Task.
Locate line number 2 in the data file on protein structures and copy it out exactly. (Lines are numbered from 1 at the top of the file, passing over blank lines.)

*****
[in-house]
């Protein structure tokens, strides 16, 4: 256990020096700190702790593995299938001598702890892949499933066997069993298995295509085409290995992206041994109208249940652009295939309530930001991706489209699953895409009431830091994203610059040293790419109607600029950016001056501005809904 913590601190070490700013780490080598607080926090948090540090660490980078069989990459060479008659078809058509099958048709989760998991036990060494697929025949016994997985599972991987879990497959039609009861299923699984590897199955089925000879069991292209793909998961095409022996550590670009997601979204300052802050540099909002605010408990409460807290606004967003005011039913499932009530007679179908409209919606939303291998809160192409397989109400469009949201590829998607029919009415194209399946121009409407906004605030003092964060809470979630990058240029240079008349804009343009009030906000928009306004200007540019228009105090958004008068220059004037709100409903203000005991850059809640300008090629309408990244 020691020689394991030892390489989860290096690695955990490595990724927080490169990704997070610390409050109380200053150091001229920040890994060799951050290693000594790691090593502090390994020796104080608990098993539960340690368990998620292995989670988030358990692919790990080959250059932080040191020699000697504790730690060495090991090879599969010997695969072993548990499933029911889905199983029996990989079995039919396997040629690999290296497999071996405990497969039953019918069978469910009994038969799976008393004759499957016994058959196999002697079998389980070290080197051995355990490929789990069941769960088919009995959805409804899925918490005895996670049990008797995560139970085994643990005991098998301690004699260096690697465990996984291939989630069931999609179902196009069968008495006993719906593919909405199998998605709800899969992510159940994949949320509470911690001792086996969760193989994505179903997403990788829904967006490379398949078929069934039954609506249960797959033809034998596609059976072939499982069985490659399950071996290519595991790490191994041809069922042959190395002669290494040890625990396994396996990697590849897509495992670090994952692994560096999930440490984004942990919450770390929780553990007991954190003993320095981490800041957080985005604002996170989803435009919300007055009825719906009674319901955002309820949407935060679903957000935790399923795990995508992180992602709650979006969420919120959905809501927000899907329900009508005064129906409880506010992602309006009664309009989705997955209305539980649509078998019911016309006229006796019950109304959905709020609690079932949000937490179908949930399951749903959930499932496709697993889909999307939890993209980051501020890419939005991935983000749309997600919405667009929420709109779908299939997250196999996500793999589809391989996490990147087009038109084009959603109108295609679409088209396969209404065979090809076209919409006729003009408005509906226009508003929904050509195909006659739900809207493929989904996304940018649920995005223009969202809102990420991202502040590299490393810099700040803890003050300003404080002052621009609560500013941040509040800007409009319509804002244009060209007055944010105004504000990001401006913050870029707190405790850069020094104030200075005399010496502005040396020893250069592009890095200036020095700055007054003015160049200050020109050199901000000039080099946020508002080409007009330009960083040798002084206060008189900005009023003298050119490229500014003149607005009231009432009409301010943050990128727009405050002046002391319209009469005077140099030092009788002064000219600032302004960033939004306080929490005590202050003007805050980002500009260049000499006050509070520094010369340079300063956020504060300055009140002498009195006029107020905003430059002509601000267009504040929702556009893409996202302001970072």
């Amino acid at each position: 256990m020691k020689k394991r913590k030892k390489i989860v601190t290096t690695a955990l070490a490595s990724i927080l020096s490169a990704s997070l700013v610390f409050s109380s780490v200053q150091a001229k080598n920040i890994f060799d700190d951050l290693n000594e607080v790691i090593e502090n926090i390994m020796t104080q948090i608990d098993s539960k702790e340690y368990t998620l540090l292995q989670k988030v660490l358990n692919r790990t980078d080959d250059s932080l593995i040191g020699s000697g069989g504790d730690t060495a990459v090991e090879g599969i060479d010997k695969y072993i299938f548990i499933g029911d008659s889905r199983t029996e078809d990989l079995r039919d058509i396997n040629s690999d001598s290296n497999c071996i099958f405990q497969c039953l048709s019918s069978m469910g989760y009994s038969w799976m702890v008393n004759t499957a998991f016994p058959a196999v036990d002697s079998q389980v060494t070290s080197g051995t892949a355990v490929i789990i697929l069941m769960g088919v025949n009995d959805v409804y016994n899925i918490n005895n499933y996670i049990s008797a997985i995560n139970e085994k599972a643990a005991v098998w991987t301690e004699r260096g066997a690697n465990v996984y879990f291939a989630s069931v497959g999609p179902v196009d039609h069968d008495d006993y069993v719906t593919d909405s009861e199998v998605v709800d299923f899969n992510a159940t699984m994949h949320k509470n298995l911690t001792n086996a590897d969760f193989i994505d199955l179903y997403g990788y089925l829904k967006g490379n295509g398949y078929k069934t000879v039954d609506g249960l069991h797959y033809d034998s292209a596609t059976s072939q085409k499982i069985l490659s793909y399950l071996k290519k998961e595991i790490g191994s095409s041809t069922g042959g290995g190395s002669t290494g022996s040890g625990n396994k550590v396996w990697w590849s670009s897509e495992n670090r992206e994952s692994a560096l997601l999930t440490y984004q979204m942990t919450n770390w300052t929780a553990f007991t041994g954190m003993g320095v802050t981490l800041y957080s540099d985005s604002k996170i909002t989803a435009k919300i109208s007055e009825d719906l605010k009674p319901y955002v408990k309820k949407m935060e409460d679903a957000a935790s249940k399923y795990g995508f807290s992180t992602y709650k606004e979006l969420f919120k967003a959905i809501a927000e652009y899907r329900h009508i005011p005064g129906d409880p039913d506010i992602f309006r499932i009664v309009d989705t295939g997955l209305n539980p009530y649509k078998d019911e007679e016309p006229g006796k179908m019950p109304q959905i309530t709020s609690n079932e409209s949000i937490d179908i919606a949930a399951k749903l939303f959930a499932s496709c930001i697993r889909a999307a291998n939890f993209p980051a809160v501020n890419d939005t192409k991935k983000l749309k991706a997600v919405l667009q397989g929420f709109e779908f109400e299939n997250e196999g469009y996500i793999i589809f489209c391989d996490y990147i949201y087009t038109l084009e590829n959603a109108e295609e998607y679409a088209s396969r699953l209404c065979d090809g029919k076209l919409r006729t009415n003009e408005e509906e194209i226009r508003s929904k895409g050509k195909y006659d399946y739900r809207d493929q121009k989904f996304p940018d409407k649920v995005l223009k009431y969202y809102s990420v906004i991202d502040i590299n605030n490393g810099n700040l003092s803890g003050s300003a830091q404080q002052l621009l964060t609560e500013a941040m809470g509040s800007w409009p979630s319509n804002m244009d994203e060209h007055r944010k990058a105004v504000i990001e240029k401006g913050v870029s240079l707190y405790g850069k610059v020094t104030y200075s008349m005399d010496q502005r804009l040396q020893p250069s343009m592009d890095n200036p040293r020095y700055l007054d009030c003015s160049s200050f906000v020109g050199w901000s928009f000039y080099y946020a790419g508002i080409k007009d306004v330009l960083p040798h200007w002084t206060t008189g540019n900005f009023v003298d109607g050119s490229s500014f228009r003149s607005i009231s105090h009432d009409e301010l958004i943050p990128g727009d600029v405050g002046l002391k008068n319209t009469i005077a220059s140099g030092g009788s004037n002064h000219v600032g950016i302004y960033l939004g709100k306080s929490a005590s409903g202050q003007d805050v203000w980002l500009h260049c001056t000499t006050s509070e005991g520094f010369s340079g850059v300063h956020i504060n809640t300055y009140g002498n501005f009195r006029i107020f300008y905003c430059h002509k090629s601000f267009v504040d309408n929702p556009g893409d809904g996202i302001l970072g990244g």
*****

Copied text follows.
């Protein structure tokens, strides 16, 4: 256990020096700190702790593995299938001598702890892949499933066997069993298995295509085409290995992206041994109208249940652009295939309530930001991706489209699953895409009431830091994203610059040293790419109607600029950016001056501005809904 913590601190070490700013780490080598607080926090948090540090660490980078069989990459060479008659078809058509099958048709989760998991036990060494697929025949016994997985599972991987879990497959039609009861299923699984590897199955089925000879069991292209793909998961095409022996550590670009997601979204300052802050540099909002605010408990409460807290606004967003005011039913499932009530007679179908409209919606939303291998809160192409397989109400469009949201590829998607029919009415194209399946121009409407906004605030003092964060809470979630990058240029240079008349804009343009009030906000928009306004200007540019228009105090958004008068220059004037709100409903203000005991850059809640300008090629309408990244 020691020689394991030892390489989860290096690695955990490595990724927080490169990704997070610390409050109380200053150091001229920040890994060799951050290693000594790691090593502090390994020796104080608990098993539960340690368990998620292995989670988030358990692919790990080959250059932080040191020699000697504790730690060495090991090879599969010997695969072993548990499933029911889905199983029996990989079995039919396997040629690999290296497999071996405990497969039953019918069978469910009994038969799976008393004759499957016994058959196999002697079998389980070290080197051995355990490929789990069941769960088919009995959805409804899925918490005895996670049990008797995560139970085994643990005991098998301690004699260096690697465990996984291939989630069931999609179902196009069968008495006993719906593919909405199998998605709800899969992510159940994949949320509470911690001792086996969760193989994505179903997403990788829904967006490379398949078929069934039954609506249960797959033809034998596609059976072939499982069985490659399950071996290519595991790490191994041809069922042959190395002669290494040890625990396994396996990697590849897509495992670090994952692994560096999930440490984004942990919450770390929780553990007991954190003993320095981490800041957080985005604002996170989803435009919300007055009825719906009674319901955002309820949407935060679903957000935790399923795990995508992180992602709650979006969420919120959905809501927000899907329900009508005064129906409880506010992602309006009664309009989705997955209305539980649509078998019911016309006229006796019950109304959905709020609690079932949000937490179908949930399951749903959930499932496709697993889909999307939890993209980051501020890419939005991935983000749309997600919405667009929420709109779908299939997250196999996500793999589809391989996490990147087009038109084009959603109108295609679409088209396969209404065979090809076209919409006729003009408005509906226009508003929904050509195909006659739900809207493929989904996304940018649920995005223009969202809102990420991202502040590299490393810099700040803890003050300003404080002052621009609560500013941040509040800007409009319509804002244009060209007055944010105004504000990001401006913050870029707190405790850069020094104030200075005399010496502005040396020893250069592009890095200036020095700055007054003015160049200050020109050199901000000039080099946020508002080409007009330009960083040798002084206060008189900005009023003298050119490229500014003149607005009231009432009409301010943050990128727009405050002046002391319209009469005077140099030092009788002064000219600032302004960033939004306080929490005590202050003007805050980002500009260049000499006050509070520094010369340079300063956020504060300055009140002498009195006029107020905003430059002509601000267009504040929702556009893409996202302001970072």